The recent history of Matthews Korea Fund demonstrates the importance in global investing of choosing the right market at the right time.
The $200 million fund, which invests customer assets only in stocks of South Korean companies, is the top-performing U.S. stock fund of the 5,307 ranked by Bloomberg Fund Performance, surging 266 percent in the past year. That's after the fund lost 65 percent of its value in 1997, making it one of the worst-performing U.S. funds.
Over the past year, Korea's economy and stock market rebounded to the world's top position.
"There is enormous change going on in Korea," said Paul Matthews, 43, who has managed the fund since its inception in February 1995. "Companies are concentrating on maximizing returns to shareholders, and this is something new." For example, many companies have discarded a time-honored system of offering their employees employment for life, Matthews pointed out.
The government of Korean President Kim Dae Jung, elected in 1997, is pushing companies to promote investor-friendly policies and has increased to 100 percent from 26 percent the amount of stock in Korean companies that can be owned by foreign investors.
"Kim has virtually eliminated the restrictions for foreign investors," Matthews said. "Kim's zeal for reform has opened the market. His objective has been to make the Korean economy more competitive."
Matthews follows the investment strategy of finding stocks offering growth at a reasonable price.
"Growth stocks were hard to find last year," Matthews said. "We adopted a value approach last summer. That has worked well for us."
In May, South Korea reported that its economy expanded 4.6 percent in the first quarter of this year, surpassing expectations and underlining the speed of its rebound from last year's slump. The economy shrank 5.8 percent last year.
To be sure, there are some ominous economic and political issues in Korea, including the exchange of gunfire last week between North and South Korean forces in the Yellow Sea. And some investors, including Julian Robertson's Tiger Management LLC, which owns Korean and other Asian stocks, have challenged family-owned Korean companies, or chaebol, for failing to account for the interests of outside shareholders.
The Matthews Korea Fund holds 40 to 50 stocks most of the time, about half with a market value of $200 million to $1 billion, about a third with a value of under $200 million and 25 percent with a market cap of more than $1 billion, Matthews said.
Matthews said his fund is likely to concentrate on large-company stocks in the future. These stocks are leading the rise on Korea's stock market. In late 1997, at the low point for Korea's economy, only five Korean companies had a market capitalization (price per share times the number of shares outstanding) above $1 billion. Now, more than 25 are that large, Matthews said.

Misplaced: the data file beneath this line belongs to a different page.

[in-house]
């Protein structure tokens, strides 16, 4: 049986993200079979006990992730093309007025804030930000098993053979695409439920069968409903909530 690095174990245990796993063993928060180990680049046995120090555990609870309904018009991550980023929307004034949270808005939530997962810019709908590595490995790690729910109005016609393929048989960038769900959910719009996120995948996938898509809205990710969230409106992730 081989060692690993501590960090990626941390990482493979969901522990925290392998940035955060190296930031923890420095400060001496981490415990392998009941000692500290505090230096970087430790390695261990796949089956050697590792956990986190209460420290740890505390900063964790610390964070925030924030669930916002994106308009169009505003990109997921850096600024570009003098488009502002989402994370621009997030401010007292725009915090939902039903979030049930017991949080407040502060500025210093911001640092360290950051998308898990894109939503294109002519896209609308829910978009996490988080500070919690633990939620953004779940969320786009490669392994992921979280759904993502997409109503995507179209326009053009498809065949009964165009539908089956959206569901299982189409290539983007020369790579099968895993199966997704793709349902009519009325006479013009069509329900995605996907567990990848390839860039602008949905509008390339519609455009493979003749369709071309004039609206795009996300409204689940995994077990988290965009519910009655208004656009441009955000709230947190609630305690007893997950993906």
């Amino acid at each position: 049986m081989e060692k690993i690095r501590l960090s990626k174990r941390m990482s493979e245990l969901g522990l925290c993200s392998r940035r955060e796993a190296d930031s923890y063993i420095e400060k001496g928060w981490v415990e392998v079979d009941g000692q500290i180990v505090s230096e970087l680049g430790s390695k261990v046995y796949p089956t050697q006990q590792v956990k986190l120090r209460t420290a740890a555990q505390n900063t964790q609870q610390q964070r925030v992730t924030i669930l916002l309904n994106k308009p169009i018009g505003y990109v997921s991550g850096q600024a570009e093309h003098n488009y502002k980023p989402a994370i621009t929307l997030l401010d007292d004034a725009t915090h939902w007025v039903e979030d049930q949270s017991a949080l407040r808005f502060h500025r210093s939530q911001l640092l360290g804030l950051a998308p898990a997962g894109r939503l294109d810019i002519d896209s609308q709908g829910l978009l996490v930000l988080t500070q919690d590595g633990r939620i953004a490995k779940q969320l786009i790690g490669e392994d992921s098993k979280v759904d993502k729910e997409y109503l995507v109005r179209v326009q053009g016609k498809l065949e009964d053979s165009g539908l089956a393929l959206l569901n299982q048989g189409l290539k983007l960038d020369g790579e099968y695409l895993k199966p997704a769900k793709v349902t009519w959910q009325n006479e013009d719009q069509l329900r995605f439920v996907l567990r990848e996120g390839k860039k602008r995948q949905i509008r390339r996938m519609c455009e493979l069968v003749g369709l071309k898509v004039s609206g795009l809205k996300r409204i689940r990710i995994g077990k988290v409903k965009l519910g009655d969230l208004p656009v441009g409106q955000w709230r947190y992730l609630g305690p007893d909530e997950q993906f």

The 10 largest stocks in the fund "would all be considered blue chips and are among the leaders in recognizing shareholders' trust," Matthews said.
He said the fund has a potential universe of 720 listed companies in Korea. Of the total, about half have the size and record of success to be considered legitimate investments for the fund.
"Restructuring is the major theme among the companies we invest in," Matthews said. "Technology and telecommunications companies are big investment themes."
As in the United States, corporate restructuring in Korea is characterized by companies firing employees, pushing them to take early-retirement programs and selling non-core assets.
The risks are potentially great when it comes to owning shares in a mutual fund that invests solely in a country as volatile as Korea.
But the fund has gained 60 percent in the past six months and 59 percent in the past three months. Still, investors would be wise to remember that the fund lost two-thirds of its clients' money in 1997. Those who joined the fund when it debuted in January 1995 lost 18 percent through March 31 this year, according to the research firm Morningstar Inc.
Matthews has been president and chief investment officer of Matthews International Capital Management since 1991. He previously served as president of G.T. Capital Holdings.
Matthews has many research resources. Six analysts are frequently in Korea to scrutinize investment prospects for the fund. Matthews himself lived in Hong Kong for eight years during the 1980s and became well acquainted with Korea during that time.
The fund didn't pay capital gains last year. The fund's expense ratio is 2.06 percent, or $20.60 for each $1,000 invested. The average expense ratio for Pacific area funds, excluding Japan, is 2.24 percent, according to Morningstar.
The fund's I shares carry no load. The A shares carry a front load of 4.95 percent of the amount purchased.